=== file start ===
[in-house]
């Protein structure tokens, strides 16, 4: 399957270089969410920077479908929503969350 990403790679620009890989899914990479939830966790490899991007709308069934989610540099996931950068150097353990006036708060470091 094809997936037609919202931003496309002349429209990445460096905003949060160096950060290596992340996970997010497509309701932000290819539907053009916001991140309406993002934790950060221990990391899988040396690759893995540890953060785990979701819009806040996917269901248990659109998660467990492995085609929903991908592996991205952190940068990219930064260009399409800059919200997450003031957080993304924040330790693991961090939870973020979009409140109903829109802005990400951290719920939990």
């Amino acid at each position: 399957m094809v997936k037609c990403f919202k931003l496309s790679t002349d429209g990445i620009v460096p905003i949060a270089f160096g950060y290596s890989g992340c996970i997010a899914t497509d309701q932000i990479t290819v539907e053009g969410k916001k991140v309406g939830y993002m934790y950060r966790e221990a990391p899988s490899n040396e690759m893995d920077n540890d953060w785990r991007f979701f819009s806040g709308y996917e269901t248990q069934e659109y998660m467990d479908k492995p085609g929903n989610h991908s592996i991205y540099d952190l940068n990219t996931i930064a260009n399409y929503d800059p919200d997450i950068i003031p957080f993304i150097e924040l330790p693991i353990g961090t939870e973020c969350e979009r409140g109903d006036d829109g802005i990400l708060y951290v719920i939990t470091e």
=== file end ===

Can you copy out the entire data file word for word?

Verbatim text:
[in-house]
């Protein structure tokens, strides 16, 4: 399957270089969410920077479908929503969350 990403790679620009890989899914990479939830966790490899991007709308069934989610540099996931950068150097353990006036708060470091 094809997936037609919202931003496309002349429209990445460096905003949060160096950060290596992340996970997010497509309701932000290819539907053009916001991140309406993002934790950060221990990391899988040396690759893995540890953060785990979701819009806040996917269901248990659109998660467990492995085609929903991908592996991205952190940068990219930064260009399409800059919200997450003031957080993304924040330790693991961090939870973020979009409140109903829109802005990400951290719920939990």
């Amino acid at each position: 399957m094809v997936k037609c990403f919202k931003l496309s790679t002349d429209g990445i620009v460096p905003i949060a270089f160096g950060y290596s890989g992340c996970i997010a899914t497509d309701q932000i990479t290819v539907e053009g969410k916001k991140v309406g939830y993002m934790y950060r966790e221990a990391p899988s490899n040396e690759m893995d920077n540890d953060w785990r991007f979701f819009s806040g709308y996917e269901t248990q069934e659109y998660m467990d479908k492995p085609g929903n989610h991908s592996i991205y540099d952190l940068n990219t996931i930064a260009n399409y929503d800059p919200d997450i950068i003031p957080f993304i150097e924040l330790p693991i353990g961090t939870e973020c969350e979009r409140g109903d006036d829109g802005i990400l708060y951290v719920i939990t470091e």